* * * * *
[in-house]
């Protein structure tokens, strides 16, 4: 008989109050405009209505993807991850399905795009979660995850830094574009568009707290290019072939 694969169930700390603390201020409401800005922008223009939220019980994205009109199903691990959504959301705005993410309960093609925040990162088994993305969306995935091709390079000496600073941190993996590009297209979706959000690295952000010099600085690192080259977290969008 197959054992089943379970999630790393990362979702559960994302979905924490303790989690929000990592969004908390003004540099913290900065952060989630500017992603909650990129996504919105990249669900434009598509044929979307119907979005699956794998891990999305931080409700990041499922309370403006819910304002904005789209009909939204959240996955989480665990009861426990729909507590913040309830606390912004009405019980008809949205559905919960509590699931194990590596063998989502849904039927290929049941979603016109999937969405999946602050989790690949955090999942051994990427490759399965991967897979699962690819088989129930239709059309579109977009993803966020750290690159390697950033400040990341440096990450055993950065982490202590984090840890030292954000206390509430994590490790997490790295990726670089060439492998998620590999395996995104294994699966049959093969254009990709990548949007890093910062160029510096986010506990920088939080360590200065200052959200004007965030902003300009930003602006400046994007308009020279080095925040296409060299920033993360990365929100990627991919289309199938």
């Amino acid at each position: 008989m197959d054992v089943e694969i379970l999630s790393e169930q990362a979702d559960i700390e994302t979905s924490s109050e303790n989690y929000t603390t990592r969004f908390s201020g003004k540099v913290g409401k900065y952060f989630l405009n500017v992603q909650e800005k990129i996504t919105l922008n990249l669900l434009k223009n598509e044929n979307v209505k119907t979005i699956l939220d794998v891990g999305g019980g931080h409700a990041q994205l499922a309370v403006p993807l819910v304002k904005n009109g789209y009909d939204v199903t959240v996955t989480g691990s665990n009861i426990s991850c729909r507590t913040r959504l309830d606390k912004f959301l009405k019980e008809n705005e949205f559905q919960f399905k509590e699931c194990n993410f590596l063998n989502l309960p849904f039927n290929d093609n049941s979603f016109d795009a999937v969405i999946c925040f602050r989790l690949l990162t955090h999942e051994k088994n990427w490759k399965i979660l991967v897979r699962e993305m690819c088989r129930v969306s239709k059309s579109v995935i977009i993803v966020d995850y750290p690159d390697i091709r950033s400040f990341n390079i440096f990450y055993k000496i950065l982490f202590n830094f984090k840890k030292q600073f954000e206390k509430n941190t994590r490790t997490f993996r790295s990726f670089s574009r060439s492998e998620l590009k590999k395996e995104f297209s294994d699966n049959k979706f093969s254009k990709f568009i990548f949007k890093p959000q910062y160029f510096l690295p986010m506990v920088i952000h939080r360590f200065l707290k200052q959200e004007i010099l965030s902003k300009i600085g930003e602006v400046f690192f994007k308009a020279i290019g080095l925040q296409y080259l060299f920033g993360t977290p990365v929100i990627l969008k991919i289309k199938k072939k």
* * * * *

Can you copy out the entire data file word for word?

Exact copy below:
[in-house]
């Protein structure tokens, strides 16, 4: 008989109050405009209505993807991850399905795009979660995850830094574009568009707290290019072939 694969169930700390603390201020409401800005922008223009939220019980994205009109199903691990959504959301705005993410309960093609925040990162088994993305969306995935091709390079000496600073941190993996590009297209979706959000690295952000010099600085690192080259977290969008 197959054992089943379970999630790393990362979702559960994302979905924490303790989690929000990592969004908390003004540099913290900065952060989630500017992603909650990129996504919105990249669900434009598509044929979307119907979005699956794998891990999305931080409700990041499922309370403006819910304002904005789209009909939204959240996955989480665990009861426990729909507590913040309830606390912004009405019980008809949205559905919960509590699931194990590596063998989502849904039927290929049941979603016109999937969405999946602050989790690949955090999942051994990427490759399965991967897979699962690819088989129930239709059309579109977009993803966020750290690159390697950033400040990341440096990450055993950065982490202590984090840890030292954000206390509430994590490790997490790295990726670089060439492998998620590999395996995104294994699966049959093969254009990709990548949007890093910062160029510096986010506990920088939080360590200065200052959200004007965030902003300009930003602006400046994007308009020279080095925040296409060299920033993360990365929100990627991919289309199938």
């Amino acid at each position: 008989m197959d054992v089943e694969i379970l999630s790393e169930q990362a979702d559960i700390e994302t979905s924490s109050e303790n989690y929000t603390t990592r969004f908390s201020g003004k540099v913290g409401k900065y952060f989630l405009n500017v992603q909650e800005k990129i996504t919105l922008n990249l669900l434009k223009n598509e044929n979307v209505k119907t979005i699956l939220d794998v891990g999305g019980g931080h409700a990041q994205l499922a309370v403006p993807l819910v304002k904005n009109g789209y009909d939204v199903t959240v996955t989480g691990s665990n009861i426990s991850c729909r507590t913040r959504l309830d606390k912004f959301l009405k019980e008809n705005e949205f559905q919960f399905k509590e699931c194990n993410f590596l063998n989502l309960p849904f039927n290929d093609n049941s979603f016109d795009a999937v969405i999946c925040f602050r989790l690949l990162t955090h999942e051994k088994n990427w490759k399965i979660l991967v897979r699962e993305m690819c088989r129930v969306s239709k059309s579109v995935i977009i993803v966020d995850y750290p690159d390697i091709r950033s400040f990341n390079i440096f990450y055993k000496i950065l982490f202590n830094f984090k840890k030292q600073f954000e206390k509430n941190t994590r490790t997490f993996r790295s990726f670089s574009r060439s492998e998620l590009k590999k395996e995104f297209s294994d699966n049959k979706f093969s254009k990709f568009i990548f949007k890093p959000q910062y160029f510096l690295p986010m506990v920088i952000h939080r360590f200065l707290k200052q959200e004007i010099l965030s902003k300009i600085g930003e602006v400046f690192f994007k308009a020279i290019g080095l925040q296409y080259l060299f920033g993360t977290p990365v929100i990627l969008k991919i289309k199938k072939k």